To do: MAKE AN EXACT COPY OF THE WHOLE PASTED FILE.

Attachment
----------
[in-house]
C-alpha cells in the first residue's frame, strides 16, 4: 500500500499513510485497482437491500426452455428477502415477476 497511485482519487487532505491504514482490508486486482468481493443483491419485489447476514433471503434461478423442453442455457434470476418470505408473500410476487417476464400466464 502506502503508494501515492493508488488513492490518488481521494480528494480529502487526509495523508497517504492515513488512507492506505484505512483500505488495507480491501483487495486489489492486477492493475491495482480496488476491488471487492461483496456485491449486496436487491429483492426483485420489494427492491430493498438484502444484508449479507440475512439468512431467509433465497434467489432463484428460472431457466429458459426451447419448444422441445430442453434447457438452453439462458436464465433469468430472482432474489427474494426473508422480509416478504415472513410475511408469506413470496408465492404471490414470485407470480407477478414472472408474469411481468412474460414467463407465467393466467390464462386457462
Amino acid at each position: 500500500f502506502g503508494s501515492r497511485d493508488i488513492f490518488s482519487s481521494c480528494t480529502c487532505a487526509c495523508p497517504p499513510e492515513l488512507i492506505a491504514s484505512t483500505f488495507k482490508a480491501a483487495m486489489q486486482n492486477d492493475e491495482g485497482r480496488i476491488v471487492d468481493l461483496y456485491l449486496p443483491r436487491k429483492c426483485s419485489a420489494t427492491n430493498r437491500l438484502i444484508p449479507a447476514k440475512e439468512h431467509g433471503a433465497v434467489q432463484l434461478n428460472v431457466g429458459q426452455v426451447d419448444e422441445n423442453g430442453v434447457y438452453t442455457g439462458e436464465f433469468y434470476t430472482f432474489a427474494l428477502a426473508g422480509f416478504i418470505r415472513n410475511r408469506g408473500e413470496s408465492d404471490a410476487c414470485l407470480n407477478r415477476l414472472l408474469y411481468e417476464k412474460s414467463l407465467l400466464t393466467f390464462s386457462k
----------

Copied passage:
[in-house]
C-alpha cells in the first residue's frame, strides 16, 4: 500500500499513510485497482437491500426452455428477502415477476 497511485482519487487532505491504514482490508486486482468481493443483491419485489447476514433471503434461478423442453442455457434470476418470505408473500410476487417476464400466464 502506502503508494501515492493508488488513492490518488481521494480528494480529502487526509495523508497517504492515513488512507492506505484505512483500505488495507480491501483487495486489489492486477492493475491495482480496488476491488471487492461483496456485491449486496436487491429483492426483485420489494427492491430493498438484502444484508449479507440475512439468512431467509433465497434467489432463484428460472431457466429458459426451447419448444422441445430442453434447457438452453439462458436464465433469468430472482432474489427474494426473508422480509416478504415472513410475511408469506413470496408465492404471490414470485407470480407477478414472472408474469411481468412474460414467463407465467393466467390464462386457462
Amino acid at each position: 500500500f502506502g503508494s501515492r497511485d493508488i488513492f490518488s482519487s481521494c480528494t480529502c487532505a487526509c495523508p497517504p499513510e492515513l488512507i492506505a491504514s484505512t483500505f488495507k482490508a480491501a483487495m486489489q486486482n492486477d492493475e491495482g485497482r480496488i476491488v471487492d468481493l461483496y456485491l449486496p443483491r436487491k429483492c426483485s419485489a420489494t427492491n430493498r437491500l438484502i444484508p449479507a447476514k440475512e439468512h431467509g433471503a433465497v434467489q432463484l434461478n428460472v431457466g429458459q426452455v426451447d419448444e422441445n423442453g430442453v434447457y438452453t442455457g439462458e436464465f433469468y434470476t430472482f432474489a427474494l428477502a426473508g422480509f416478504i418470505r415472513n410475511r408469506g408473500e413470496s408465492d404471490a410476487c414470485l407470480n407477478r415477476l414472472l408474469y411481468e417476464k412474460s414467463l407465467l400466464t393466467f390464462s386457462k